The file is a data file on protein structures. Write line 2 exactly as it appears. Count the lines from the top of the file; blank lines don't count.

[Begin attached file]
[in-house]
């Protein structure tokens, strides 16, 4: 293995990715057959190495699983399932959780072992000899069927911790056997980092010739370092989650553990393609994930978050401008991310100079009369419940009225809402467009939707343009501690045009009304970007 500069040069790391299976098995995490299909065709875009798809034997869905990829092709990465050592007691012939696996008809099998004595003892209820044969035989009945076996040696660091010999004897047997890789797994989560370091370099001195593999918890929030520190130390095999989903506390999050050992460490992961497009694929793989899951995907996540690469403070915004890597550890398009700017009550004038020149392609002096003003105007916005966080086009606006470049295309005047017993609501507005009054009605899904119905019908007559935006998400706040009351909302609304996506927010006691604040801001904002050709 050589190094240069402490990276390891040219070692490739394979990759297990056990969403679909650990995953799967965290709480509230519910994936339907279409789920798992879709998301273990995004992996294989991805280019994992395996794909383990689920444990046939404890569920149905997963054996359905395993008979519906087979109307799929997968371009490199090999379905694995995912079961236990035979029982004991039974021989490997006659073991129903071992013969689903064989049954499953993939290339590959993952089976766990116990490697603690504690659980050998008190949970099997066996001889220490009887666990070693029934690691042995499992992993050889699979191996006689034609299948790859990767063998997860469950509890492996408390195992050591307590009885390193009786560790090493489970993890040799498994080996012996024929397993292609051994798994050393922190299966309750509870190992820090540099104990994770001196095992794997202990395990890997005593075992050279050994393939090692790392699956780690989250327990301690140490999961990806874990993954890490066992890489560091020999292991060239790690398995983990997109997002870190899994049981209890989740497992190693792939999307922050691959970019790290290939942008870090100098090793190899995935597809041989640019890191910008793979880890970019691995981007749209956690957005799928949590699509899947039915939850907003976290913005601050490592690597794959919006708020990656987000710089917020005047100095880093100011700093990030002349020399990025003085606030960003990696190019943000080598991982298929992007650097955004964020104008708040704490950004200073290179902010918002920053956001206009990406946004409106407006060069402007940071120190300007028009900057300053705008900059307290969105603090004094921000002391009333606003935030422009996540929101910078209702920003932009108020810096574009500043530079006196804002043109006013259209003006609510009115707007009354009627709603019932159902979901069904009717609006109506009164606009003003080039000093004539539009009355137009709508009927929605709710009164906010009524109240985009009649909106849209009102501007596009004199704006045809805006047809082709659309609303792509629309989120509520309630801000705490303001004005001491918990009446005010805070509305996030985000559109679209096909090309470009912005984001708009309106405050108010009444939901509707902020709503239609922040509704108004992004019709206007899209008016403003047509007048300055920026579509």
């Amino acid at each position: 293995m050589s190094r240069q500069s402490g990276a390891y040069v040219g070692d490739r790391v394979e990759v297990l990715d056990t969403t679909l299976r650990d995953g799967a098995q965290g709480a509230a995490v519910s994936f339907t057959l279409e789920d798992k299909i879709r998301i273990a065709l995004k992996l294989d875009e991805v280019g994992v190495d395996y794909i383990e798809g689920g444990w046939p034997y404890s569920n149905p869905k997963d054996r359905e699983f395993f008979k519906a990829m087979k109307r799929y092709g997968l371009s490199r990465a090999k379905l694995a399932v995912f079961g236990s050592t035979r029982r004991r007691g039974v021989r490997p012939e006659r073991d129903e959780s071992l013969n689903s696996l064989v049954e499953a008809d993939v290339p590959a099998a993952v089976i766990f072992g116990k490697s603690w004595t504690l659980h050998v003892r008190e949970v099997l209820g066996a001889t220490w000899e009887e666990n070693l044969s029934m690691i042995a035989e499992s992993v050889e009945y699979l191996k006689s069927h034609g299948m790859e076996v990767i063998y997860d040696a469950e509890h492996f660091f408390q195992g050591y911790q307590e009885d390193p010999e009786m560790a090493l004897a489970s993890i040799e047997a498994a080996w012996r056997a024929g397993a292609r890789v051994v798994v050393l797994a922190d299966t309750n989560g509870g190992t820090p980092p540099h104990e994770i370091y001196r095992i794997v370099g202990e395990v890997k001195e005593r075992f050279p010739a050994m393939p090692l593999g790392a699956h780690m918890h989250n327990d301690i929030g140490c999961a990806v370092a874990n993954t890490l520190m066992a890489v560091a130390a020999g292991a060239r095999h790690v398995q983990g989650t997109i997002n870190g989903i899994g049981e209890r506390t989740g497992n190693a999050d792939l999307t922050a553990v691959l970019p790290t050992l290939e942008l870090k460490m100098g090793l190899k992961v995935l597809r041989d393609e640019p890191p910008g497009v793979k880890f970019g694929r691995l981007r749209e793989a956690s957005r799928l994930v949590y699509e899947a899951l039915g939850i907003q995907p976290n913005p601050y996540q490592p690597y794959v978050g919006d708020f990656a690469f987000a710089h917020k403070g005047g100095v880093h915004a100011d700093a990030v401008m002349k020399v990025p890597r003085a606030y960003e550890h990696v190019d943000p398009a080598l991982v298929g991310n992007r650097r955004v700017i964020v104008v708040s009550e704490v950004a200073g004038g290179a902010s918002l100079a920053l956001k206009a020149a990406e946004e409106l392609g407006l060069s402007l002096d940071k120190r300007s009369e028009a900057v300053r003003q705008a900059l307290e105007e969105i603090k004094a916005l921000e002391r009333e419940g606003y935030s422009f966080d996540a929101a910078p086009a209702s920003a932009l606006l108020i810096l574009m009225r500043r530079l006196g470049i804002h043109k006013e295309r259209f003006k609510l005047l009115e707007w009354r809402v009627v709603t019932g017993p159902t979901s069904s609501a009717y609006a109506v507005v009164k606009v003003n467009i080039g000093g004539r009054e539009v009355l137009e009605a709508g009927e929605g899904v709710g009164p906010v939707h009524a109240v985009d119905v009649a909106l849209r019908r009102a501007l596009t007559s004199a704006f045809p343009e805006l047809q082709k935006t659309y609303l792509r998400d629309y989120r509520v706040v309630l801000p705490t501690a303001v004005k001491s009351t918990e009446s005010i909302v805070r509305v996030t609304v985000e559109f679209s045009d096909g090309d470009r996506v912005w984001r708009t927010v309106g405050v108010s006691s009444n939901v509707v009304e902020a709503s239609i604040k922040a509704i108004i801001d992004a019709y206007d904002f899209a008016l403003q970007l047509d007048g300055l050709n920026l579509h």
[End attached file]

């Protein structure tokens, strides 16, 4: 293995990715057959190495699983399932959780072992000899069927911790056997980092010739370092989650553990393609994930978050401008991310100079009369419940009225809402467009939707343009501690045009009304970007 500069040069790391299976098995995490299909065709875009798809034997869905990829092709990465050592007691012939696996008809099998004595003892209820044969035989009945076996040696660091010999004897047997890789797994989560370091370099001195593999918890929030520190130390095999989903506390999050050992460490992961497009694929793989899951995907996540690469403070915004890597550890398009700017009550004038020149392609002096003003105007916005966080086009606006470049295309005047017993609501507005009054009605899904119905019908007559935006998400706040009351909302609304996506927010006691604040801001904002050709 050589190094240069402490990276390891040219070692490739394979990759297990056990969403679909650990995953799967965290709480509230519910994936339907279409789920798992879709998301273990995004992996294989991805280019994992395996794909383990689920444990046939404890569920149905997963054996359905395993008979519906087979109307799929997968371009490199090999379905694995995912079961236990035979029982004991039974021989490997006659073991129903071992013969689903064989049954499953993939290339590959993952089976766990116990490697603690504690659980050998008190949970099997066996001889220490009887666990070693029934690691042995499992992993050889699979191996006689034609299948790859990767063998997860469950509890492996408390195992050591307590009885390193009786560790090493489970993890040799498994080996012996024929397993292609051994798994050393922190299966309750509870190992820090540099104990994770001196095992794997202990395990890997005593075992050279050994393939090692790392699956780690989250327990301690140490999961990806874990993954890490066992890489560091020999292991060239790690398995983990997109997002870190899994049981209890989740497992190693792939999307922050691959970019790290290939942008870090100098090793190899995935597809041989640019890191910008793979880890970019691995981007749209956690957005799928949590699509899947039915939850907003976290913005601050490592690597794959919006708020990656987000710089917020005047100095880093100011700093990030002349020399990025003085606030960003990696190019943000080598991982298929992007650097955004964020104008708040704490950004200073290179902010918002920053956001206009990406946004409106407006060069402007940071120190300007028009900057300053705008900059307290969105603090004094921000002391009333606003935030422009996540929101910078209702920003932009108020810096574009500043530079006196804002043109006013259209003006609510009115707007009354009627709603019932159902979901069904009717609006109506009164606009003003080039000093004539539009009355137009709508009927929605709710009164906010009524109240985009009649909106849209009102501007596009004199704006045809805006047809082709659309609303792509629309989120509520309630801000705490303001004005001491918990009446005010805070509305996030985000559109679209096909090309470009912005984001708009309106405050108010009444939901509707902020709503239609922040509704108004992004019709206007899209008016403003047509007048300055920026579509």